Emerging Technologies and Opportunities for Improved Water Management

Policy makers are currently debating important updates to state water infrastructure. Any changes to California’s water system, including through the Governor’s Bay Delta Plan, will have long-term implications for commerce, agriculture, and communities. Proponents of increasing California’s heavy-duty water infrastructure face impassioned and growing opposition. Due to the severity of current conditions and the perceived failures of existing water systems, even some of the most basic philosophies underlying California’s historical water management and policy decisions are being regularly questioned in political arenas, mainstream media, and other venues.

Conservation is still among the most important ways to preserve and protect water resources. Most people can find ways to reduce their domestic water use, and certain industries can make enormous improvements in water management. The energy sector is a good example of an extremely water-dependent industry with ample opportunity to conserve. Agricultural irrigators have room to improve water management as well, as is often emphasized during droughts, but many California farms are already leading innovators of water monitoring and conservation. In some water monitoring pilot projects, farmers have found that certain crops thrive and even increase yield with conservative watering through drip irrigation. It is important to recognize that unlike other water-dependent sectors—like golf courses—agriculture water use results in a major public benefit: producing and distributing food. California is the leading state for food production in the US.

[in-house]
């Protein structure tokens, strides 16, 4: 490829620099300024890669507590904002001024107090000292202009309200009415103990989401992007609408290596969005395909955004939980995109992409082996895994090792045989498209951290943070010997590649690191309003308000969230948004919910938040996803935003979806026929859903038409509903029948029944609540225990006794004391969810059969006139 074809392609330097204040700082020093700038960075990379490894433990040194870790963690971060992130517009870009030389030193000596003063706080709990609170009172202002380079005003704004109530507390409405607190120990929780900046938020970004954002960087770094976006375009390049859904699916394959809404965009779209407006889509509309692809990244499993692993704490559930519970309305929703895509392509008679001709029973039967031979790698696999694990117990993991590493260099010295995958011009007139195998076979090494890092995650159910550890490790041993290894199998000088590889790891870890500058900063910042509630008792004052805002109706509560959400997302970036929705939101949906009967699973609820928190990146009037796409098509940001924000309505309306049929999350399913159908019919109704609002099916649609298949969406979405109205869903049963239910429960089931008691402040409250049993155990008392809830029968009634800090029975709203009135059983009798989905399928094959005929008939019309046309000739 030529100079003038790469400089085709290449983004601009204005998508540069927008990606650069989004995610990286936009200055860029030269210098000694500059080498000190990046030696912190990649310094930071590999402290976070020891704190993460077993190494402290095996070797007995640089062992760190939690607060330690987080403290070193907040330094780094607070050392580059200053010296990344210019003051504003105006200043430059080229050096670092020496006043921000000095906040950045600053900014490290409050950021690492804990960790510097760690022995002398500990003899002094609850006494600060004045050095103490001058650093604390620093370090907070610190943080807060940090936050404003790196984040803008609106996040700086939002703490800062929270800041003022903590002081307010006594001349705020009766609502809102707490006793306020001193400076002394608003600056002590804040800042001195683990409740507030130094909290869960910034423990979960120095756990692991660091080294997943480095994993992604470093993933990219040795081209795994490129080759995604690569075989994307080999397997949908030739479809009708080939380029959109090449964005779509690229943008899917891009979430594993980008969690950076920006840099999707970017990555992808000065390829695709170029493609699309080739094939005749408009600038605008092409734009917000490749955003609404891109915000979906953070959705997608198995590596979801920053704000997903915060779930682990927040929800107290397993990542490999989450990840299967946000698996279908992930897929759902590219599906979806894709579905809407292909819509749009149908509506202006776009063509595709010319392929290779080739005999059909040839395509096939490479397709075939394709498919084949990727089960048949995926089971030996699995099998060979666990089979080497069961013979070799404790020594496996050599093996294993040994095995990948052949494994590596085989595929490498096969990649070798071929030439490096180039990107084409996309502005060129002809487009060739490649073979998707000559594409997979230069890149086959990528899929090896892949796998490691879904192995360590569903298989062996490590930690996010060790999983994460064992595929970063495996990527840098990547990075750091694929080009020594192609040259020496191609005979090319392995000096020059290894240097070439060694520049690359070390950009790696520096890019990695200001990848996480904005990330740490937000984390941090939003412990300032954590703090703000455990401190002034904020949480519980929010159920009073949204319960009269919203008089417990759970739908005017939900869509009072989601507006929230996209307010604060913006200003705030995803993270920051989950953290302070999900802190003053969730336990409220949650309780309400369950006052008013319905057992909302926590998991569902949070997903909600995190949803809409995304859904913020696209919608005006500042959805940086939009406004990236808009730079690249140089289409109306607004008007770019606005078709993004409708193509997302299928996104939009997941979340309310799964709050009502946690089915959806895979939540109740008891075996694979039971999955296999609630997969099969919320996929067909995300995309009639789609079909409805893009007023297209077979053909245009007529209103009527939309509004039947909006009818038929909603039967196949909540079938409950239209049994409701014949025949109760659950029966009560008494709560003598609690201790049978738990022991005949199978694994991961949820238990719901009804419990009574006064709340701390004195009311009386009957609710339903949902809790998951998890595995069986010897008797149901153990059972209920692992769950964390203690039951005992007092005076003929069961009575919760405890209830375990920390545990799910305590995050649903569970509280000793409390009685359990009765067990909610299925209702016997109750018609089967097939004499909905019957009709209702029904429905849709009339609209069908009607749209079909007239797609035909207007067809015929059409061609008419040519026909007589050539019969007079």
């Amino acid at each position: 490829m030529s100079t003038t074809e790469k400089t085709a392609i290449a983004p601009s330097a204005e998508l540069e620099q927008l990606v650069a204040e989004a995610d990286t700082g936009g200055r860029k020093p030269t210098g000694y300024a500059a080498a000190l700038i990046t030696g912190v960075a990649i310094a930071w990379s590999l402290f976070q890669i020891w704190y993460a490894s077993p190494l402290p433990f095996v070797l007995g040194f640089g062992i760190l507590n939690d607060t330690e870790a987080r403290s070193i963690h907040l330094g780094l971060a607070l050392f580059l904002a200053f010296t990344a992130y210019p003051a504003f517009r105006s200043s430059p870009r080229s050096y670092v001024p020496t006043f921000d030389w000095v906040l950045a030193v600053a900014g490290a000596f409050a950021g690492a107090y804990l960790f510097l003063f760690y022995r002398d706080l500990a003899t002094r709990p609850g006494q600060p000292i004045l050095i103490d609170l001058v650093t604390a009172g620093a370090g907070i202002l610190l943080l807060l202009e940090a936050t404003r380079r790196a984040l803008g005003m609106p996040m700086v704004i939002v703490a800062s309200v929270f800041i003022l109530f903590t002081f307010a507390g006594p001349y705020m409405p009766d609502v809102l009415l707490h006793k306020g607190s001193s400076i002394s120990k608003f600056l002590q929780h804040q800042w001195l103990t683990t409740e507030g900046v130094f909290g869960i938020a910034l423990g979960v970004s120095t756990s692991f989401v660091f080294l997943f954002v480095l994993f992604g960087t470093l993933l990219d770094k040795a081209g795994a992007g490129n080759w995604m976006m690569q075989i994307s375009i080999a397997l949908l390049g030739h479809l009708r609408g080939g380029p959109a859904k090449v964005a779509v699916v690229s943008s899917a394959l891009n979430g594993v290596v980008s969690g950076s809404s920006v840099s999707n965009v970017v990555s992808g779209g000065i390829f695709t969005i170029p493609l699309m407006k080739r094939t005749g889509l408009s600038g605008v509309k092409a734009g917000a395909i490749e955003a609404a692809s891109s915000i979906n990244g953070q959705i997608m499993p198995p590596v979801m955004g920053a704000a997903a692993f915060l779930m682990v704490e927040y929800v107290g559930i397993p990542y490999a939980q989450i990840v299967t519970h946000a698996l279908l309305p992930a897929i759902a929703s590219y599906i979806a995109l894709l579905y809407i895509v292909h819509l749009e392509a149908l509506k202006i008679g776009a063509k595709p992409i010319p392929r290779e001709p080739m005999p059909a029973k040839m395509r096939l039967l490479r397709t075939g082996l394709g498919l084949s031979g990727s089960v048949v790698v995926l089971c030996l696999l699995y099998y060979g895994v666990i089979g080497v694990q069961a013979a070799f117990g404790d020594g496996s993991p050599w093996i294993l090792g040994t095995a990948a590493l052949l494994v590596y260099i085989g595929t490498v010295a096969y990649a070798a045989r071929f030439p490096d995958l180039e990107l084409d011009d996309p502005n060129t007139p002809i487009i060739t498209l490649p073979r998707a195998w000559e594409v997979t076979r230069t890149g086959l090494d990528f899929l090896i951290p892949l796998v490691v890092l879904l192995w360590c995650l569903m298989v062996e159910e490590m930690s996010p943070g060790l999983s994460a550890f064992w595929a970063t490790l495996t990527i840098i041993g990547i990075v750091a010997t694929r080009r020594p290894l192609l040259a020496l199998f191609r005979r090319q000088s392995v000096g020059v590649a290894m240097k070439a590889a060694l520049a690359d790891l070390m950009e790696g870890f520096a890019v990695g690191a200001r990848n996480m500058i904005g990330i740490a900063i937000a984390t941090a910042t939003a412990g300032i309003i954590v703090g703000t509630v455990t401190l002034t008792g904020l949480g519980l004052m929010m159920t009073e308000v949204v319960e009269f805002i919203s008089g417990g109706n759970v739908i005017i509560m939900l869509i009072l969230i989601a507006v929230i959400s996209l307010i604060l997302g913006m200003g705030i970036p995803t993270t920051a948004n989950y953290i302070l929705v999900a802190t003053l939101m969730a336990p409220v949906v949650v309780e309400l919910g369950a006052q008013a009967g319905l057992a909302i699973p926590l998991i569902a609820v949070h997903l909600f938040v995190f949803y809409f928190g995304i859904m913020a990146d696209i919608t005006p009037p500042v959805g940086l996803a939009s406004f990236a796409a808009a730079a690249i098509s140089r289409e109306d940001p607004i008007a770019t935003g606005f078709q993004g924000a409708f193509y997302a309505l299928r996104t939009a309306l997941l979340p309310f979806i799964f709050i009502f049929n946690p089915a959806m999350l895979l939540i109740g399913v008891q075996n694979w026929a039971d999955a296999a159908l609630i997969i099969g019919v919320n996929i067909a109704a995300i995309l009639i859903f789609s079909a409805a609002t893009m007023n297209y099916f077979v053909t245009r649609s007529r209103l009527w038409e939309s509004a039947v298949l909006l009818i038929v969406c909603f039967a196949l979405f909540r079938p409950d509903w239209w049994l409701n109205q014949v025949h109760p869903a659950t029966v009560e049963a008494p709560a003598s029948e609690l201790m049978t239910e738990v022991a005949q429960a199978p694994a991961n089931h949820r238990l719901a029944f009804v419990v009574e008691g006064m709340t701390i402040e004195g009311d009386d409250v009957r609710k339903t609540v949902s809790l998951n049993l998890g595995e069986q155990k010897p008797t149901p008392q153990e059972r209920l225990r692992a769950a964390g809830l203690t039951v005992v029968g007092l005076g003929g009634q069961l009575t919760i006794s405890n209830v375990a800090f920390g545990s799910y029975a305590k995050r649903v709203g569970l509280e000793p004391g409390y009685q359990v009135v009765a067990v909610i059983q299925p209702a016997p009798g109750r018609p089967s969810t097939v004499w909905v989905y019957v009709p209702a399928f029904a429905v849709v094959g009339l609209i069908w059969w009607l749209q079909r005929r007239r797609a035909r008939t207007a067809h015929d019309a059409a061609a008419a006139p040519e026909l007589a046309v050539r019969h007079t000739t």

Technologies including “smart monitoring” systems will play an increasingly important role in managing water in the future, and will continue to improve systematic efficiency. Certain technologies aim to address the problem of water scarcity, by creating new and improved methods for creating potable, drinkable water, including projects that demonstrate the potential for solar-powered desalination.

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Annie Beaman is an independent consultant working on water issues and sustainable agriculture in California. In addition to researching, writing, strategizing, and campaigning about issues that impact vulnerable ecosystems and communities, she is an avid gardener and baker. Annie is a stewardship-obsessed member of a multi-generational farming family, and a longtime advocate for environmental protection and social justice. Follow her on Twitter @anniebeaman.